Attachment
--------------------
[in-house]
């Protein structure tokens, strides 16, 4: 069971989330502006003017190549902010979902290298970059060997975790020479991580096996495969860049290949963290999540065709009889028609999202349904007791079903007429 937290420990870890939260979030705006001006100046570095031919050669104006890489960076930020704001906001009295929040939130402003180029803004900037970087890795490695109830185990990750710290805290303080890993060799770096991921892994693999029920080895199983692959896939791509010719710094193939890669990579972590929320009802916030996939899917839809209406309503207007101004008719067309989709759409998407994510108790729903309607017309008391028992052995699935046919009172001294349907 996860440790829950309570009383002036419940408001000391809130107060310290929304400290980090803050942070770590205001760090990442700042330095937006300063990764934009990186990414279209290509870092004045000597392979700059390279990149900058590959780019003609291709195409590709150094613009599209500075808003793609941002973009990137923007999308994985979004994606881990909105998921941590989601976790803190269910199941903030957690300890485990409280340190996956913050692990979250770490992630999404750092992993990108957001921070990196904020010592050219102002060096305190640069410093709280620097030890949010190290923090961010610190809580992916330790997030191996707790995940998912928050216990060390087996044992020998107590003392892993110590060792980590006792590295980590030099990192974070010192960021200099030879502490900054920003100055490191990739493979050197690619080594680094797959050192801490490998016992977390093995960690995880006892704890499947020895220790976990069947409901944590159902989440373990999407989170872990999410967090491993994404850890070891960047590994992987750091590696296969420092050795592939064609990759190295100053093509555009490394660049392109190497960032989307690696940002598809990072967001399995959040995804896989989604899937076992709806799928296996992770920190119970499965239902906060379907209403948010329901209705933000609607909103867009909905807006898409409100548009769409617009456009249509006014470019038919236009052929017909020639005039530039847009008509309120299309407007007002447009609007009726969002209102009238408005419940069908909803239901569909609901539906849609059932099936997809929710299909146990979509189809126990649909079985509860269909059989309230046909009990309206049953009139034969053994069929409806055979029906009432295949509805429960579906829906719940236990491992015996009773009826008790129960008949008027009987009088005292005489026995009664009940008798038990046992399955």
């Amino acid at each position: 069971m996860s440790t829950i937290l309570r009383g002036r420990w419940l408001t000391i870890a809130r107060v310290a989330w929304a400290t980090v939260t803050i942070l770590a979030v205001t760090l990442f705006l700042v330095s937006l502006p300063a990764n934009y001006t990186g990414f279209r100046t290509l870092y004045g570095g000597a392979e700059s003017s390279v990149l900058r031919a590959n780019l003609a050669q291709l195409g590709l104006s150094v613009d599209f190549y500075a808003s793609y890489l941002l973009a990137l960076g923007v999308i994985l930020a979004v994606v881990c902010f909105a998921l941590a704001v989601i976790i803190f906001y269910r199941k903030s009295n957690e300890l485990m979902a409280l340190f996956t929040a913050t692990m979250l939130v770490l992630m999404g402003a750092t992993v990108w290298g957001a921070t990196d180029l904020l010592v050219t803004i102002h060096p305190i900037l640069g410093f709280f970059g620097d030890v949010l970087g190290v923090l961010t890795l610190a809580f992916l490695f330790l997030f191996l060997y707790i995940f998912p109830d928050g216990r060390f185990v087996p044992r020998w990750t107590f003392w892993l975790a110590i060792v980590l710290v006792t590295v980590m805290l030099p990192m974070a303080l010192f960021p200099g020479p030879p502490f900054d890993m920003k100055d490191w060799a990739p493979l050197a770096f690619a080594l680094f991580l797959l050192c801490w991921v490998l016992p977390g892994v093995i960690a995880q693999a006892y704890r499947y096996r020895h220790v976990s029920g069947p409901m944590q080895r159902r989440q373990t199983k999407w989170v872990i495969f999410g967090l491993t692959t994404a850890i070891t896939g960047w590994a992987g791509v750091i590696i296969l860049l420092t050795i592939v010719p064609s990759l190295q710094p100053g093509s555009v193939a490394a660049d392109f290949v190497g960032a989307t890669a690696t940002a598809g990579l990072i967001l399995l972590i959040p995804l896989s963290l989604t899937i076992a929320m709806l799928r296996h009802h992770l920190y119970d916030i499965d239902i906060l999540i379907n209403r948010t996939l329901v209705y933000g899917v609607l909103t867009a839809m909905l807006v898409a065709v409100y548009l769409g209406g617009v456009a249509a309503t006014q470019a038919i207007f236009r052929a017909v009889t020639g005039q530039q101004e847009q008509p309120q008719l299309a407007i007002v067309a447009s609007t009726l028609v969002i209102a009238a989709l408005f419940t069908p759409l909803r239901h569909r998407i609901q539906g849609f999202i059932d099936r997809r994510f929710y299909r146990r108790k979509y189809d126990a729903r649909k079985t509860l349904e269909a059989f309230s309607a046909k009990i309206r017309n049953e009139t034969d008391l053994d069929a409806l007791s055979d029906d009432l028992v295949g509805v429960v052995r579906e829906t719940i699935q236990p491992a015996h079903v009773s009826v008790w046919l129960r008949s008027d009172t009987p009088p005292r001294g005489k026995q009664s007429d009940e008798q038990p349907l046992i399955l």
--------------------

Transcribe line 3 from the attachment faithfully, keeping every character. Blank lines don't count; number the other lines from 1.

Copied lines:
């Amino acid at each position: 069971m996860s440790t829950i937290l309570r009383g002036r420990w419940l408001t000391i870890a809130r107060v310290a989330w929304a400290t980090v939260t803050i942070l770590a979030v205001t760090l990442f705006l700042v330095s937006l502006p300063a990764n934009y001006t990186g990414f279209r100046t290509l870092y004045g570095g000597a392979e700059s003017s390279v990149l900058r031919a590959n780019l003609a050669q291709l195409g590709l104006s150094v613009d599209f190549y500075a808003s793609y890489l941002l973009a990137l960076g923007v999308i994985l930020a979004v994606v881990c902010f909105a998921l941590a704001v989601i976790i803190f906001y269910r199941k903030s009295n957690e300890l485990m979902a409280l340190f996956t929040a913050t692990m979250l939130v770490l992630m999404g402003a750092t992993v990108w290298g957001a921070t990196d180029l904020l010592v050219t803004i102002h060096p305190i900037l640069g410093f709280f970059g620097d030890v949010l970087g190290v923090l961010t890795l610190a809580f992916l490695f330790l997030f191996l060997y707790i995940f998912p109830d928050g216990r060390f185990v087996p044992r020998w990750t107590f003392w892993l975790a110590i060792v980590l710290v006792t590295v980590m805290l030099p990192m974070a303080l010192f960021p200099g020479p030879p502490f900054d890993m920003k100055d490191w060799a990739p493979l050197a770096f690619a080594l680094f991580l797959l050192c801490w991921v490998l016992p977390g892994v093995i960690a995880q693999a006892y704890r499947y096996r020895h220790v976990s029920g069947p409901m944590q080895r159902r989440q373990t199983k999407w989170v872990i495969f999410g967090l491993t692959t994404a850890i070891t896939g960047w590994a992987g791509v750091i590696i296969l860049l420092t050795i592939v010719p064609s990759l190295q710094p100053g093509s555009v193939a490394a660049d392109f290949v190497g960032a989307t890669a690696t940002a598809g990579l990072i967001l399995l972590i959040p995804l896989s963290l989604t899937i076992a929320m709806l799928r296996h009802h992770l920190y119970d916030i499965d239902i906060l999540i379907n209403r948010t996939l329901v209705y933000g899917v609607l909103t867009a839809m909905l807006v898409a065709v409100y548009l769409g209406g617009v456009a249509a309503t006014q470019a038919i207007f236009r052929a017909v009889t020639g005039q530039q101004e847009q008509p309120q008719l299309a407007i007002v067309a447009s609007t009726l028609v969002i209102a009238a989709l408005f419940t069908p759409l909803r239901h569909r998407i609901q539906g849609f999202i059932d099936r997809r994510f929710y299909r146990r108790k979509y189809d126990a729903r649909k079985t509860l349904e269909a059989f309230s309607a046909k009990i309206r017309n049953e009139t034969d008391l053994d069929a409806l007791s055979d029906d009432l028992v295949g509805v429960v052995r579906e829906t719940i699935q236990p491992a015996h079903v009773s009826v008790w046919l129960r008949s008027d009172t009987p009088p005292r001294g005489k026995q009664s007429d009940e008798q038990p349907l046992i399955l």